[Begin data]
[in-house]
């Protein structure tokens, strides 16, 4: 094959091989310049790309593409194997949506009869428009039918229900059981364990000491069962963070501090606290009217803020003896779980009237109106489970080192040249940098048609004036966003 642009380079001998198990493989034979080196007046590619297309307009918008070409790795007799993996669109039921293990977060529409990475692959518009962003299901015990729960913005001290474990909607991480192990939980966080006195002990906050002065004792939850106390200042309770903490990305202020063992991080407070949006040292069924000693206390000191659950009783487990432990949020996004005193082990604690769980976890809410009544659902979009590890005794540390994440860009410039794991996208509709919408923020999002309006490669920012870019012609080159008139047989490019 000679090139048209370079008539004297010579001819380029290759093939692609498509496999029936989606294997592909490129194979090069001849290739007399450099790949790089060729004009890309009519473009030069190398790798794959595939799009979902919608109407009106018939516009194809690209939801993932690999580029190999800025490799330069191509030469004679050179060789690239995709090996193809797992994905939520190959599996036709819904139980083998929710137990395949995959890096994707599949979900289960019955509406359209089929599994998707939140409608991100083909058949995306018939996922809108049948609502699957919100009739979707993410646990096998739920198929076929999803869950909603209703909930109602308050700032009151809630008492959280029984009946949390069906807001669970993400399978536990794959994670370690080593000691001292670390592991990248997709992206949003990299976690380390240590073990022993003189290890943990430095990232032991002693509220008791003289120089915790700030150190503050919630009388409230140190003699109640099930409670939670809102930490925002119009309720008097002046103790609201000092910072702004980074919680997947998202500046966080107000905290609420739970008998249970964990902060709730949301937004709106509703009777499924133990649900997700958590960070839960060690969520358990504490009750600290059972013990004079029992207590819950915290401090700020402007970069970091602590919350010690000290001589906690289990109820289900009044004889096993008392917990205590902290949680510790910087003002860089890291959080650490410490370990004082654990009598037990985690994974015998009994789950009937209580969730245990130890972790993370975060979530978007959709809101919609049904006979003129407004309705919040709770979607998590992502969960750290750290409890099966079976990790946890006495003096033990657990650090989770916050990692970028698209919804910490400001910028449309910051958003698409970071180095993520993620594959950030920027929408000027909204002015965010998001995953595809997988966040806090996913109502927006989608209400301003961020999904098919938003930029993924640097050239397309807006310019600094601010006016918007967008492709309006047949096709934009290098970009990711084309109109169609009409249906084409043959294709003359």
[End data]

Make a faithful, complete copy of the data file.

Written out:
[in-house]
């Protein structure tokens, strides 16, 4: 094959091989310049790309593409194997949506009869428009039918229900059981364990000491069962963070501090606290009217803020003896779980009237109106489970080192040249940098048609004036966003 642009380079001998198990493989034979080196007046590619297309307009918008070409790795007799993996669109039921293990977060529409990475692959518009962003299901015990729960913005001290474990909607991480192990939980966080006195002990906050002065004792939850106390200042309770903490990305202020063992991080407070949006040292069924000693206390000191659950009783487990432990949020996004005193082990604690769980976890809410009544659902979009590890005794540390994440860009410039794991996208509709919408923020999002309006490669920012870019012609080159008139047989490019 000679090139048209370079008539004297010579001819380029290759093939692609498509496999029936989606294997592909490129194979090069001849290739007399450099790949790089060729004009890309009519473009030069190398790798794959595939799009979902919608109407009106018939516009194809690209939801993932690999580029190999800025490799330069191509030469004679050179060789690239995709090996193809797992994905939520190959599996036709819904139980083998929710137990395949995959890096994707599949979900289960019955509406359209089929599994998707939140409608991100083909058949995306018939996922809108049948609502699957919100009739979707993410646990096998739920198929076929999803869950909603209703909930109602308050700032009151809630008492959280029984009946949390069906807001669970993400399978536990794959994670370690080593000691001292670390592991990248997709992206949003990299976690380390240590073990022993003189290890943990430095990232032991002693509220008791003289120089915790700030150190503050919630009388409230140190003699109640099930409670939670809102930490925002119009309720008097002046103790609201000092910072702004980074919680997947998202500046966080107000905290609420739970008998249970964990902060709730949301937004709106509703009777499924133990649900997700958590960070839960060690969520358990504490009750600290059972013990004079029992207590819950915290401090700020402007970069970091602590919350010690000290001589906690289990109820289900009044004889096993008392917990205590902290949680510790910087003002860089890291959080650490410490370990004082654990009598037990985690994974015998009994789950009937209580969730245990130890972790993370975060979530978007959709809101919609049904006979003129407004309705919040709770979607998590992502969960750290750290409890099966079976990790946890006495003096033990657990650090989770916050990692970028698209919804910490400001910028449309910051958003698409970071180095993520993620594959950030920027929408000027909204002015965010998001995953595809997988966040806090996913109502927006989608209400301003961020999904098919938003930029993924640097050239397309807006310019600094601010006016918007967008492709309006047949096709934009290098970009990711084309109109169609009409249906084409043959294709003359």